Water & sanitation

It’s all too easy to forget what a miracle water is. With a water supply on tap, food can grow, and people can thrive. Water is Life. Yet access to clean water and safe sanitation – flushing toilets, and other forms of sewage treatment – is one of the biggest health issues around the world. Almost 900 million people in the world do not have access to clean water – or one in eight people. (WHO/UNICEF) Unclean water, poor sanitation and unsafe hygiene practices have claimed more lives over the past century than any other cause – and this is continuing in many developing countries – making this one of the world’s most urgent health issues. As part of our humanitarian response work, Oxfam is widely recognized as a leading organization helping people meet their needs for clean water, safe sanitation and hygiene advice (collectively known as WASH). Our water engineers are renowned for their speed and efficiency, providing large-scale water supplies and disease-preventing sanitation facilities to millions of vulnerable people in the world, even in the most challenging environments. Working alongside partners on the ground, we are committed to developing innovative, long-term and cost-effective solutions that are tailored to each community’s unique needs and can reduce levels of poverty and disease. In emergencies, many more lives are put at risk by inadequate water supplies and poor sanitation. It’s estimated that, at the bare minimum, a person needs 15 litres of water per day for drinking, cooking, and washing. This makes providing clean water a massive task requiring the sort of specialist skills and equipment Oxfam has.

The costs of unsafe water

2.2 billion people do not have access to clean water at home.
2.3 billion people lack access to basic sanitation services, such as toilets.
Worldwide, over 80% of all wastewater returns to the environment without being treated.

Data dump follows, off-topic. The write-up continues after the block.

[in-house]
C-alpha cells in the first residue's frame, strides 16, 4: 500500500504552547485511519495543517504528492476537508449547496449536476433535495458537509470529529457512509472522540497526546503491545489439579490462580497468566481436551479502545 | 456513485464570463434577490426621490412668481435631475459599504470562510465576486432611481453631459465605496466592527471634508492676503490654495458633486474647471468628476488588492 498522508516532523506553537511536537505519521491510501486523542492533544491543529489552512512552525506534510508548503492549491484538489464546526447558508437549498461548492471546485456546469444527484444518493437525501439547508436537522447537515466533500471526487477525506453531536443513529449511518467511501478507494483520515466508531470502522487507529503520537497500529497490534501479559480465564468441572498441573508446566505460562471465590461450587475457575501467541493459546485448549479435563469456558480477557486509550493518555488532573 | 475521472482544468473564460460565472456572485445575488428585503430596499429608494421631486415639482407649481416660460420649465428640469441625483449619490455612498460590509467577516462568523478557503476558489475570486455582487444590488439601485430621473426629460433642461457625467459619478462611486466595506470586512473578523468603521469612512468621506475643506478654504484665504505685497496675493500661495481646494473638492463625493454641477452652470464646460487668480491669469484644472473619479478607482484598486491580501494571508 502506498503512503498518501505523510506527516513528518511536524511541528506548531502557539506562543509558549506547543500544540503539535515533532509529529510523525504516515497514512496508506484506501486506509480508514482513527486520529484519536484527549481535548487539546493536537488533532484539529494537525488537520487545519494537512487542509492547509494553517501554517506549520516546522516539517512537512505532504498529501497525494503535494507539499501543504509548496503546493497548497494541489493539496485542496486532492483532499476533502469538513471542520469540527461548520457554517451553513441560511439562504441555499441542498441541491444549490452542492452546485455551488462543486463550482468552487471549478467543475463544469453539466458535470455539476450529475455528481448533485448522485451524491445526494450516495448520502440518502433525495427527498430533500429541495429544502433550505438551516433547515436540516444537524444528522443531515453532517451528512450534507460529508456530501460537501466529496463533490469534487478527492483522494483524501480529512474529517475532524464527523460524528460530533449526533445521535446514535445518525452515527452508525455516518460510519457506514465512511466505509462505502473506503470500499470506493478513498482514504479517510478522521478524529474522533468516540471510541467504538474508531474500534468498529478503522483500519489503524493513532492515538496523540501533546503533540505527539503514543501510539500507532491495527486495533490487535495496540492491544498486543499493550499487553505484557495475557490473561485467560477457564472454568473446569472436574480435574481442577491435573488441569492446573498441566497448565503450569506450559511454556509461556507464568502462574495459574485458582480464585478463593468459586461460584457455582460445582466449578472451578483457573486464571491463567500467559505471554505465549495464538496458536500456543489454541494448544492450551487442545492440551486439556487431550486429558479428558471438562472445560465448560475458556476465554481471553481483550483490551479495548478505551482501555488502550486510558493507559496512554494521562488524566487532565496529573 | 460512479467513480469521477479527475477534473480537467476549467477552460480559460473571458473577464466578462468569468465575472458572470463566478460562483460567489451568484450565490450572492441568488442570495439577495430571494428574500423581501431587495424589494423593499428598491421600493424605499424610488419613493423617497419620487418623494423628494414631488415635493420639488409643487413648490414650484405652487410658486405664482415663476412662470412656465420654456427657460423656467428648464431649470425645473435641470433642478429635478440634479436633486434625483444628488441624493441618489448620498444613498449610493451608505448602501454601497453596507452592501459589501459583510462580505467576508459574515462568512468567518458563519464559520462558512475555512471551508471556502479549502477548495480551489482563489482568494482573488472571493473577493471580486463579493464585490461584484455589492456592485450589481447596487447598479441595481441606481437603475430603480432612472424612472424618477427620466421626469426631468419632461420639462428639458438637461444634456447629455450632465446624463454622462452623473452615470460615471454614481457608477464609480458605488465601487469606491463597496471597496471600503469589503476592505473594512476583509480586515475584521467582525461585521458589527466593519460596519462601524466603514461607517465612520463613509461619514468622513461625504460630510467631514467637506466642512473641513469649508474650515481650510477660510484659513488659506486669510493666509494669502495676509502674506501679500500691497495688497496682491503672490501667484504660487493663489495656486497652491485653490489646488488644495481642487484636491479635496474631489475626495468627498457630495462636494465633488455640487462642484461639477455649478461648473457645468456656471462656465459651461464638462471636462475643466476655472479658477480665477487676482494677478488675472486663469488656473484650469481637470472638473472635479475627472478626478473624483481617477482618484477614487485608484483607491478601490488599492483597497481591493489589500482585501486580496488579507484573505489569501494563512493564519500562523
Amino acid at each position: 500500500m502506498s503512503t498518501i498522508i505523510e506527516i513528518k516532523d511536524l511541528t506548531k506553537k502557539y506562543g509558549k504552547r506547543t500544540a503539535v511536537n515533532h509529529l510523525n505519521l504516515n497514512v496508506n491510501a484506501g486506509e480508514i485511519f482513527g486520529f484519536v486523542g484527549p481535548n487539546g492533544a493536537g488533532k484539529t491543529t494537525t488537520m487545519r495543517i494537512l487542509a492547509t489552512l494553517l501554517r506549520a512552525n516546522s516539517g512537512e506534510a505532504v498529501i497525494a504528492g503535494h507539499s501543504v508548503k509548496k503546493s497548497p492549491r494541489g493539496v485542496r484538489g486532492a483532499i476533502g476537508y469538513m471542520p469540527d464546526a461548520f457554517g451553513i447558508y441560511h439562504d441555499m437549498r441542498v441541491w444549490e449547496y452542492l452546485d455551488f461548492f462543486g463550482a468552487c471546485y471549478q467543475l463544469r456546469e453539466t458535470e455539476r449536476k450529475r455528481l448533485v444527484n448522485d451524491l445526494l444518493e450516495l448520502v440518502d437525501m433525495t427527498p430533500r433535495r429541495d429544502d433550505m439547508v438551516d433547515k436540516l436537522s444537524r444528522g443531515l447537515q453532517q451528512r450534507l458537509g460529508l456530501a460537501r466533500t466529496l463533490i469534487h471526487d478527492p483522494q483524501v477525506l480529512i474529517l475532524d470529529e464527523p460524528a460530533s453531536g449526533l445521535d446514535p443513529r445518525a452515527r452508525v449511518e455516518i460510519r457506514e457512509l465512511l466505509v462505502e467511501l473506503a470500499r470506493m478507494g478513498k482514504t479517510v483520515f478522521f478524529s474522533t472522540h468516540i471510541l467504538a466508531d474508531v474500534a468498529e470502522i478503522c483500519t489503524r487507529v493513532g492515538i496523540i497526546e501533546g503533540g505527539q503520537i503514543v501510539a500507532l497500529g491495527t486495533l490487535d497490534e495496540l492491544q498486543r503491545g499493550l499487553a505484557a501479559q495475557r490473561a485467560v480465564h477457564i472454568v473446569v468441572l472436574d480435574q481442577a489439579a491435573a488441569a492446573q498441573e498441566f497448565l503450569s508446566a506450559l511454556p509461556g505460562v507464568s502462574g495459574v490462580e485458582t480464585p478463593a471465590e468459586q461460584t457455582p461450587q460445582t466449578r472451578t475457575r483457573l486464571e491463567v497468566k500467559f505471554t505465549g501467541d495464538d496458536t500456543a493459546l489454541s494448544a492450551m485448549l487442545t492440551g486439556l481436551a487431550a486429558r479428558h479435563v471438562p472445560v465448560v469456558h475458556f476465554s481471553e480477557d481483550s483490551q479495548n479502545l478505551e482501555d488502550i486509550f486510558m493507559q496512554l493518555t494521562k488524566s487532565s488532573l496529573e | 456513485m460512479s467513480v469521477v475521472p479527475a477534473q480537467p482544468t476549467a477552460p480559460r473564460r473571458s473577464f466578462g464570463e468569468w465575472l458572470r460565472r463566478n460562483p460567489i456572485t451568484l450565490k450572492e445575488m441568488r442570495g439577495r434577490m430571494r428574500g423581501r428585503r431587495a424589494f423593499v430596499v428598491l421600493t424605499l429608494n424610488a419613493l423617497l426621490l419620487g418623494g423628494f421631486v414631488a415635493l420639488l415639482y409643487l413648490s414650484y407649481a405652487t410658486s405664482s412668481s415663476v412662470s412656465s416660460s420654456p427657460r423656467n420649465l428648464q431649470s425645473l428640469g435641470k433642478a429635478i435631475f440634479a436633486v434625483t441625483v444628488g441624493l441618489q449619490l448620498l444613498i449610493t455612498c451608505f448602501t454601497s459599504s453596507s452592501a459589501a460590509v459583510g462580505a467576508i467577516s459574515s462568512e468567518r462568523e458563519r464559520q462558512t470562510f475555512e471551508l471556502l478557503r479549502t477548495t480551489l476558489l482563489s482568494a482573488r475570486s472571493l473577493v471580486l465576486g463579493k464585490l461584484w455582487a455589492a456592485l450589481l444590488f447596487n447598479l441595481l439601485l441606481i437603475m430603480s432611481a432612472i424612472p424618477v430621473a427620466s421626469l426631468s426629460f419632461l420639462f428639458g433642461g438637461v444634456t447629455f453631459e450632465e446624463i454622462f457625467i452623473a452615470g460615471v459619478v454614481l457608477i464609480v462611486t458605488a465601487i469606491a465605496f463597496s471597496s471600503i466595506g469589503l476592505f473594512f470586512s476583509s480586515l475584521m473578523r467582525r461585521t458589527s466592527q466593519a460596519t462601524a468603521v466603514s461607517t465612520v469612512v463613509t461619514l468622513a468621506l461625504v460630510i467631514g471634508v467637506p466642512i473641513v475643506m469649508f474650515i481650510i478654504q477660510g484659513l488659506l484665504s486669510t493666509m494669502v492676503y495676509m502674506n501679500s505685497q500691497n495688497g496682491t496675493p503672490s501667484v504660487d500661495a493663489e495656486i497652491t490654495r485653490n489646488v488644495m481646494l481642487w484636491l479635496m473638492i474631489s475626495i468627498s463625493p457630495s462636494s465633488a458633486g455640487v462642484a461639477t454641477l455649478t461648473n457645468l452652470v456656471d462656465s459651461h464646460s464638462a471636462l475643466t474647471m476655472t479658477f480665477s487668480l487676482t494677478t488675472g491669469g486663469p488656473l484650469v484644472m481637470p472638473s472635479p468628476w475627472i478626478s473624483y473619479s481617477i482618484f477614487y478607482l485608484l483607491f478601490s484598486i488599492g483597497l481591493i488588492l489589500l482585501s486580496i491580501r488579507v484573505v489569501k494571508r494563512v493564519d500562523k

Every day, more than 800 children under five years of age die from diarrhea caused by dirty water.
700 million people worldwide could be displaced by intense water scarcity by 2030.
Photo credit: Dustin Barter


Emergency response

Fast action can stop an emergency turning into a crisis. Our water engineers are renowned for their speed and efficiency, providing large-scale water supplies and disease-preventing sanitation facilities – even in the most difficult circumstances such as the Haiti earthquake and the Pakistan floods. In each situation, we look for the most effective and efficient way to provide water – setting up delivery systems that pipe or truck water in from the nearest water source for distribution via water tanks, pipes and tap stands. We always work with local people; taking into account local needs and practices. We ensure that facilities are designed to enable people – particularly women and children – to maintain their dignity and stay safe. We also provide health and hygiene advice to ensure water and sanitation facilities are used properly to help prevent the spread of disease.

As part of longer-term development

Water, sanitation and hygiene approaches underpin many of our poverty-fighting development projects. We work with local communities to provide long-term, cost-effective solutions that can reduce levels of poverty and disease. Providing safe water can improve general health and reduce the pressure on often-limited health care resources. Introducing simple irrigation schemes can kick-start farming, improve local diets and give people the chance to make a living. By taking an integrated approach to health and incorporating components from the fields of WASH, we can provide simple and effective solutions that can be implemented by local communities themselves. Providing clean water, latrines and hygiene advice at schools can even increase attendance, reducing days lost through illness and raising educational performance. This can be particularly significant for girls. Schools play an important role in helping to change attitudes towards hygiene within their wider community. Have a deeper look into our WASH projects here:


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